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Movie Reviews

  • The Playlist
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    Venice Review: David Gordon Green's 'Joe' Starring Nicolas Cage & Tye Sheridan

    “Joe” unites a pair of talents somewhat on the comeback trail. David Gordon Green’s once-lofty critical reputation—the filmmaker was once lauded as a successor to Terrence Malick—took something of a hit after a left-turn into poorly-received studio comedies like “Your Highness” and "The Sitter," but...

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  • Thompson on Hollywood
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    Telluride Update: Buyers Lining Up for Divisive 'Under the Skin,' Strong Debut 'Palo Alto' and Provocative 'Starred Up' (TRAILER)

    Reviews and acquisitions are heating up at the 40th annual Telluride Film Festival, which kicked off yesterday. Three notable acquisitions titles debuted Thursday night of which I saw one, "Palo Alto," the impressive debut of young filmmaker Gia Coppola (Francis Ford's granddaughter, born six months...

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  • Indiewire
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    Telluride Film Festival Review: Gia Coppola's 'Palo Alto' Turns James Franco Short Stories Into Solid Portrait of Teen Angst

    Borrowing liberally from the likes of "Kids" and "Elephant," first-time feature director Gia Coppola's "Palo Alto" is a largely familiar portrait of teen angst, but it's also a fairly accomplished one. Loosely adapting James Franco's collection of short stories, Coppola (the 26-year-old granddaughte...

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    Review: Fantastic Fest Award Winner 'I Declare War'

    If you have a point to make, try not to make it too succinctly in the first five minutes of your film. Such is the ace in the hole that is “I Declare War,” a crude sketch of a film that could barely withstand a short-form, but instead has been stretched to agonizing feature length by directors Rober...

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    Telluride Film Festival Review: Donald Rumsfeld Stumbles Through Half-Truths In Errol Morris' 'The Unknown Known,' And So Does the Doc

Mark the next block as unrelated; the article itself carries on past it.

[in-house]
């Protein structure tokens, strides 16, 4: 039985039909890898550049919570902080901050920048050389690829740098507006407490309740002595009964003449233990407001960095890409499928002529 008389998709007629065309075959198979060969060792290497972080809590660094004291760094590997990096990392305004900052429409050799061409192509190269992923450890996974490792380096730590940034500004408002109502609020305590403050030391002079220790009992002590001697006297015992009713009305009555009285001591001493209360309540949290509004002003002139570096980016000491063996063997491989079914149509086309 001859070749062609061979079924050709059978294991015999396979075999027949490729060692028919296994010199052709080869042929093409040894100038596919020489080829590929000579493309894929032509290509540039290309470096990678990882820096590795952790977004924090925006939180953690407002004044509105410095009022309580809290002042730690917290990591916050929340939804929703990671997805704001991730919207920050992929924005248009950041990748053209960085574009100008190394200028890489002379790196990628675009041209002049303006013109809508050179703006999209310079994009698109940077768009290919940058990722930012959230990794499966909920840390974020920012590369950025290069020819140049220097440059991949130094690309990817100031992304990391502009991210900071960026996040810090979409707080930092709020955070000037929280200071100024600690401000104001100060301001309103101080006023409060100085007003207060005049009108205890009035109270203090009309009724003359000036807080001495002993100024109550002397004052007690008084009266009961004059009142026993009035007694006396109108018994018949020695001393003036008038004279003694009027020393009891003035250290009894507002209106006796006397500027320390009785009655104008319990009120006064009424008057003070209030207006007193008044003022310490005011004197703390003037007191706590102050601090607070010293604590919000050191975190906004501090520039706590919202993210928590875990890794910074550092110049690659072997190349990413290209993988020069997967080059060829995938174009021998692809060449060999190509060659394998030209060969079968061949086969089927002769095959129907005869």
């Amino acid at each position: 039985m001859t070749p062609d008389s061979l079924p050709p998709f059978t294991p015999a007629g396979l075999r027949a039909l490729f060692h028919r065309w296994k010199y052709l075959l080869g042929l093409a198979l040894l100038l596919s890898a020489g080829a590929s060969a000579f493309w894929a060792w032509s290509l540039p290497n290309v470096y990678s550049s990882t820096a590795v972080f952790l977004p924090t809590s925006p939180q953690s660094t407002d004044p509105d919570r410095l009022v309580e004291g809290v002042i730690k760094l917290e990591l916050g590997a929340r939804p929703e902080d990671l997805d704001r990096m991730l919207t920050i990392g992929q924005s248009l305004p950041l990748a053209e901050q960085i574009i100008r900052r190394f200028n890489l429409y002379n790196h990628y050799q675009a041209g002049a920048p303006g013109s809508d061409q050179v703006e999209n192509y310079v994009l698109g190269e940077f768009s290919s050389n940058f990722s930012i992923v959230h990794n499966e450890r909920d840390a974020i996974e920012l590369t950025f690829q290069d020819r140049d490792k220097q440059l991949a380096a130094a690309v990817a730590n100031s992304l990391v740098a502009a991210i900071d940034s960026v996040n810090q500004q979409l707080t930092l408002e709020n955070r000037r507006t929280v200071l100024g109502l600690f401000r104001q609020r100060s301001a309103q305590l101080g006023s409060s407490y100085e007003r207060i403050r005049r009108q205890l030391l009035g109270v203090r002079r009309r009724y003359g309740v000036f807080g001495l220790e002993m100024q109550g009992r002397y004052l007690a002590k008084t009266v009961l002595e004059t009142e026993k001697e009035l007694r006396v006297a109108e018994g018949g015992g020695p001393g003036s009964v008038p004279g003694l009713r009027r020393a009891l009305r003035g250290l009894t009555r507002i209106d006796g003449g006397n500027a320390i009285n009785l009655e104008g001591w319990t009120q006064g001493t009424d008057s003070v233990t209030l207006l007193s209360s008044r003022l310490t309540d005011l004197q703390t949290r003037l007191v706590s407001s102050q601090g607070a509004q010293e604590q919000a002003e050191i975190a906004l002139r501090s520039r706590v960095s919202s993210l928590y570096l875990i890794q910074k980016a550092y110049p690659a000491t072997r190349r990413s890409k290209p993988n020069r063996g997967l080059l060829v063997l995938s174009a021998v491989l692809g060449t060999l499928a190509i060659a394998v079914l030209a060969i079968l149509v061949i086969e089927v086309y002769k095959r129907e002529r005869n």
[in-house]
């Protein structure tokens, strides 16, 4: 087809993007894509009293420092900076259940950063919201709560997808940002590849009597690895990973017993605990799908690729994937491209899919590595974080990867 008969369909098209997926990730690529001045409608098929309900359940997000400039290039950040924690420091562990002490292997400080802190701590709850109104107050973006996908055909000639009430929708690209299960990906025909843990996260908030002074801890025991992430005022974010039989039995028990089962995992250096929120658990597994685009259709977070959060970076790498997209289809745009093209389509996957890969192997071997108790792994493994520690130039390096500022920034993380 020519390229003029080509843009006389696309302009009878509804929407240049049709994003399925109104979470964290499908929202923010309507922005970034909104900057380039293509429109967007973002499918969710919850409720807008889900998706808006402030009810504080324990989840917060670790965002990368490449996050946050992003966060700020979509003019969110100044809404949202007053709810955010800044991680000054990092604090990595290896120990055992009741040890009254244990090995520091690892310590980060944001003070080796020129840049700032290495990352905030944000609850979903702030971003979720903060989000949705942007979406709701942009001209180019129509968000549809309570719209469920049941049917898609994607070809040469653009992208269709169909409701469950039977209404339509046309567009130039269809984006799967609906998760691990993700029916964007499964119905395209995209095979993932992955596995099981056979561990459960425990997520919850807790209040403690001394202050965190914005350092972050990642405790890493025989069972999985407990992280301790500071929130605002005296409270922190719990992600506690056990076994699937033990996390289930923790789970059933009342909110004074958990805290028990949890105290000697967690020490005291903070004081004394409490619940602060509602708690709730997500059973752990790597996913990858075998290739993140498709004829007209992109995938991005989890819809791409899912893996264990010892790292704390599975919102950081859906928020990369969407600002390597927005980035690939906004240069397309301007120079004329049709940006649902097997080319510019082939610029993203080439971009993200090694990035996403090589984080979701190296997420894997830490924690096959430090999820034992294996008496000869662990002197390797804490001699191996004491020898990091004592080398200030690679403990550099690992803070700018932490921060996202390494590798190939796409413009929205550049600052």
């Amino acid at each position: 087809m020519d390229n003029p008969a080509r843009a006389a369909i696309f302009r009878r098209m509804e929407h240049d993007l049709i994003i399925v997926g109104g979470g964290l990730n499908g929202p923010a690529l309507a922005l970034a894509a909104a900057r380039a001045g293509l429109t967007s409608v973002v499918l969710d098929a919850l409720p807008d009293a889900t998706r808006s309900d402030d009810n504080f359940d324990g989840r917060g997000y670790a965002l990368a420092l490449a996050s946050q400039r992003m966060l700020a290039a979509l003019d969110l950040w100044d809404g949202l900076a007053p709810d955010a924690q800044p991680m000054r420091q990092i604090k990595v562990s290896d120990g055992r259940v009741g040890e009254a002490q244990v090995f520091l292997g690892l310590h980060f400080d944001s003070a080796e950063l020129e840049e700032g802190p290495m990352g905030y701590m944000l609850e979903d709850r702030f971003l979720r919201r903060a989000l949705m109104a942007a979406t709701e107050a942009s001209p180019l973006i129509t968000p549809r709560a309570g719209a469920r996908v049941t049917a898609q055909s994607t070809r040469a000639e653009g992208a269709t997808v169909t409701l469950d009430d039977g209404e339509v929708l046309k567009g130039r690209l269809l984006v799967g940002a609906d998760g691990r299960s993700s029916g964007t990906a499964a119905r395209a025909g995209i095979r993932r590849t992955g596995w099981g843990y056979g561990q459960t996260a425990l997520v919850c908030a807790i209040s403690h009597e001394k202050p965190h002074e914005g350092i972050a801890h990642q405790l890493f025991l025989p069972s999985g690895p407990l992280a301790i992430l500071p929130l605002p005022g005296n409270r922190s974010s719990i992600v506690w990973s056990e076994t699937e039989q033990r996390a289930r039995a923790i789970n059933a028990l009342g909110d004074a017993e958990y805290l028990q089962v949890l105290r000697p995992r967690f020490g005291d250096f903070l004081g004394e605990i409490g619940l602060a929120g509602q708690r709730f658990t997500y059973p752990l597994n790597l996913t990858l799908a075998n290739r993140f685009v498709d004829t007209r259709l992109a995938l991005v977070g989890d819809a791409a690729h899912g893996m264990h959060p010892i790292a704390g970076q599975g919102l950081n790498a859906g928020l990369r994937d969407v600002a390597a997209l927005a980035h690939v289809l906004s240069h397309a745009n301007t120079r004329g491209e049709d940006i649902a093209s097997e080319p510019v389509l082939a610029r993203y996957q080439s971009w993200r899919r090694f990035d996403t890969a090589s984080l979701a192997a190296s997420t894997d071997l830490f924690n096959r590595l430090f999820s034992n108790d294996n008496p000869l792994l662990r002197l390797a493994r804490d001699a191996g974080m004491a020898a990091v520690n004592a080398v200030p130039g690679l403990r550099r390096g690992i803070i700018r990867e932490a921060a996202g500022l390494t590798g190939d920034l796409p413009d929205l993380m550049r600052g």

Donald Rumsfeld stares straight at the camera and smiles a lot in "The Unknown Known," the latest single-interview documentary from Errol Morris, but his cheery demeanor never manages to convince. Revisiting turf he last explored with another portrait of a disgraced former defense secretary, the Osc...

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    Venice Review: Philip Gröning’s Three-Hour Domestic Violence Drama ‘The Police Officer’s Wife’

    To a certain audience, the return of Philip Gröning is big news. The German director has been working for twenty years or so, but his last film, 2005’s “Into Great Silence,” a documentary about the Carthesian monks of the French Alps, really saw him win recognition, becoming a favorite on the festiv...

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    Review and Interview: Lynn Shelton's 'Touchy Feely' with Rosemarie DeWitt, Now on VOD (EXCLUSIVE VIDEO)

    With "Touchy Feely," Seattle filmmaker Lynn Shelton returns with her second Sundance competition film, and her most personal since her 2006 debut "we go way back." (Video interview with Shelton and DeWitt below.)

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  • Thompson on Hollywood
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    'Our Nixon' Review: Forty Years Later, An Intimate Portrait of Nixon, and Ourselves (TRAILER)

    Songwriter Kirsty MacColl's "They Don't Know (About Us)" makes a fitting title track for "Our Nixon." The found-footage documentary, woven from 500 hours of Super 8 shot by Watergate convicts H.R. Haldeman, John Ehrlichman, and Dwight Chapin, isn't just a portrait of the Nixon's peculiar boys club. ...

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    Venice Review: Sono Sion's Bonkers Midnight Movie 'Why Don't You Play In Hell?'

    "Crowd-pleasing" is not an adjective typically associated with Japanese director Sono Sion. For a decade or so, he's been celebrated among cinephiles for his abrasive, challenging films like the four-hour long "Love Exposure" and the post-2011-tsunami "Himizu," which was something of a favourite her...

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  • Leonard Maltin
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    ‘To Be Or Not To Be’ Is Better Than Ever

    When Ernst Lubitsch’s "To Be Or Not To Be" opened in the spring of 1942, just months after America went to war, it was repudiated and even reviled by many critics who thought it was in poor taste to juxtapose comedy against the backdrop of Poland’s invasion by the Nazis.

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